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AI Outperforms Human Readers in Detecting Lung Nodules on X-Rays

By MedImaging International staff writers
Posted on 01 Feb 2024
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Image: A new study tested a variety of AI algorithms head-to-head under similar conditions (Photo courtesy of 123RF)
Image: A new study tested a variety of AI algorithms head-to-head under similar conditions (Photo courtesy of 123RF)

Currently, over 150 artificial intelligence (AI)-based software products are available in the European market for radiology, with many addressing similar use cases. This makes it challenging for radiology departments to determine which software is most suitable for their needs. While software performance is a crucial factor in the procurement process, public data are scarce on the performance of these products. Clinical centers often lack the resources and personnel to thoroughly evaluate and compare multiple products before making a purchase. To address this issue, an initiative called Project AIR has been launched that aims to enhance market transparency for AI in radiology. Project AIR researchers have compiled a verified database of medical images for various clinical uses. This database allows for the comparative testing of multiple AI algorithms.

Now, in the first tests of the Project AIR concept, researchers discovered that out of seven AI algorithms trialed for detecting lung nodules in X-rays, four surpassed human readers in performance, while two algorithms for bone age prediction did not meet expectations. For testing the Project AIR concept, a team that included researchers from Radboud University (Nijmegen, the Netherlands) invited AI developers to participate. Between June 2022 and January 2023, nine products from eight vendors were validated: two for bone age prediction and seven for lung nodule assessment (one vendor participated in both categories). The team observed that the two algorithms for bone age analysis, Visiana, and Vuno, demonstrated excellent correlation with the reference standard, achieving r correlation coefficients of 0.987-0.989 (with 1 indicating perfect agreement). In lung nodule analysis, there was a more significant variation in performance, with human readers averaging an Area Under the Curve (AUC) of 0.81. The AI algorithms from Annalise.ai, Lunit, Milvue, and Oxipit showed superior performance, with AUCs of 0.90, 0.93, 0.86, and 0.88, respectively. The next tests of the Project AIR concept will focus on AI algorithms for fracture detection.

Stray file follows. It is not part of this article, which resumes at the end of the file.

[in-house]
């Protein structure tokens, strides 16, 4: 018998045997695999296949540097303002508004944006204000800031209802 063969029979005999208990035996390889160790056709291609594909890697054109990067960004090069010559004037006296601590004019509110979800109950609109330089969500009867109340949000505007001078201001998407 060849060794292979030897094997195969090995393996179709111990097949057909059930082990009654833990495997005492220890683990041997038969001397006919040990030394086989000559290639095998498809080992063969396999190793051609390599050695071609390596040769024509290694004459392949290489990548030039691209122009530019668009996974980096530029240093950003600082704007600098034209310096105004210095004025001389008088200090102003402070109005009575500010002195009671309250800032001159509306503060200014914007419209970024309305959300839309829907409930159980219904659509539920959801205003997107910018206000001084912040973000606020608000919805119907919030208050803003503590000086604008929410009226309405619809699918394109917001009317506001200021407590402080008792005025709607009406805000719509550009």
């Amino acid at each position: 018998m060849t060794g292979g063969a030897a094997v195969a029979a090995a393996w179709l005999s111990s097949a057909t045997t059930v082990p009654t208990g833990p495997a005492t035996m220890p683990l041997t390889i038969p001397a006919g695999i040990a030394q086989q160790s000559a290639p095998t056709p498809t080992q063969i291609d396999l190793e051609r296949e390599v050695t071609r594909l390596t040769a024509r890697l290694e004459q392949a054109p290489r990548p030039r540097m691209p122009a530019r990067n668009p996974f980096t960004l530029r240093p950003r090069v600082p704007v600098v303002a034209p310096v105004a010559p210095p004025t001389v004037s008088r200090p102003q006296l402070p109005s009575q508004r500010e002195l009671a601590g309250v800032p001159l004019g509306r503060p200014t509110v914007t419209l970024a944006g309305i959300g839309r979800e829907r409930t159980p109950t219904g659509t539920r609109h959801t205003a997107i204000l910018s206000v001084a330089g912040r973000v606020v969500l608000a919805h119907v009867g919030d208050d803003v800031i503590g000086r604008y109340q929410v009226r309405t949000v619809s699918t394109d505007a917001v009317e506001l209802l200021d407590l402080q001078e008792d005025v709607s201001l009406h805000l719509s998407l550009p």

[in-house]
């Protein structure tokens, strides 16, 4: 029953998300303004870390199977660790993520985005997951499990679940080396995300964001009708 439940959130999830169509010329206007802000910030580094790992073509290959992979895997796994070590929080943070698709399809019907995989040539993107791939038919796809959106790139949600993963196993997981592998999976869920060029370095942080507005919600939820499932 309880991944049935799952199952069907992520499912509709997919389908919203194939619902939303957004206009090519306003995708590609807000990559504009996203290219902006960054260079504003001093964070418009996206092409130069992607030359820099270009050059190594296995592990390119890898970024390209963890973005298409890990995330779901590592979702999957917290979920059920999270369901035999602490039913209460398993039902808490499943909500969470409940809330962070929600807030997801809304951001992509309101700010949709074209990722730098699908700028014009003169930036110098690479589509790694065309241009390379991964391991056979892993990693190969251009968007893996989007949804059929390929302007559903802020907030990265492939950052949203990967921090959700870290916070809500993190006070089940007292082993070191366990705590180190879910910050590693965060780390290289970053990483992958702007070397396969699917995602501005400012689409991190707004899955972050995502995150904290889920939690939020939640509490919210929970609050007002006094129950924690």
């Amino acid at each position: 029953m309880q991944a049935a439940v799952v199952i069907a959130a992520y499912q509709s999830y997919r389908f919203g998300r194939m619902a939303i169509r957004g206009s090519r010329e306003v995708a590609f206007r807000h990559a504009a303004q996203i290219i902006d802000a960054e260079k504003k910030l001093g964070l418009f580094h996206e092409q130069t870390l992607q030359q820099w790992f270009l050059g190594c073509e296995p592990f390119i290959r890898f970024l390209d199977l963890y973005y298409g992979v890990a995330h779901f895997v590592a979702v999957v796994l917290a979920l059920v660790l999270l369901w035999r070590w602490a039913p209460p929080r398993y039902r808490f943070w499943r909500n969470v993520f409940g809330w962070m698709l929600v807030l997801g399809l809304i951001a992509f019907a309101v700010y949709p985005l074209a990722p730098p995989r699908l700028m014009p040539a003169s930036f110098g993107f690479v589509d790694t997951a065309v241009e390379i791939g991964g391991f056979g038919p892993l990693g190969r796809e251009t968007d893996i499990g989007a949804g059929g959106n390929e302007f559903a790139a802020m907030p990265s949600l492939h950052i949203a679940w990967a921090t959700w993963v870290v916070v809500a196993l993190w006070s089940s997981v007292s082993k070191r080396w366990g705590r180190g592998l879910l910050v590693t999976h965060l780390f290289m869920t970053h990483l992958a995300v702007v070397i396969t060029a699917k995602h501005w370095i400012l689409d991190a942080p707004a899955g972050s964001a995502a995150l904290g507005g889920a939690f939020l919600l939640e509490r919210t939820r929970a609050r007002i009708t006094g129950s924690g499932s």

“We have shown the feasibility of the Project AIR methodology for external validation of commercial artificial intelligence (AI) products in medical imaging,” noted the researchers. “It is conceivable that in the future, radiology departments will require vendors to participate in transparent and comparative evaluations as a prerequisite for purchasing AI products.”

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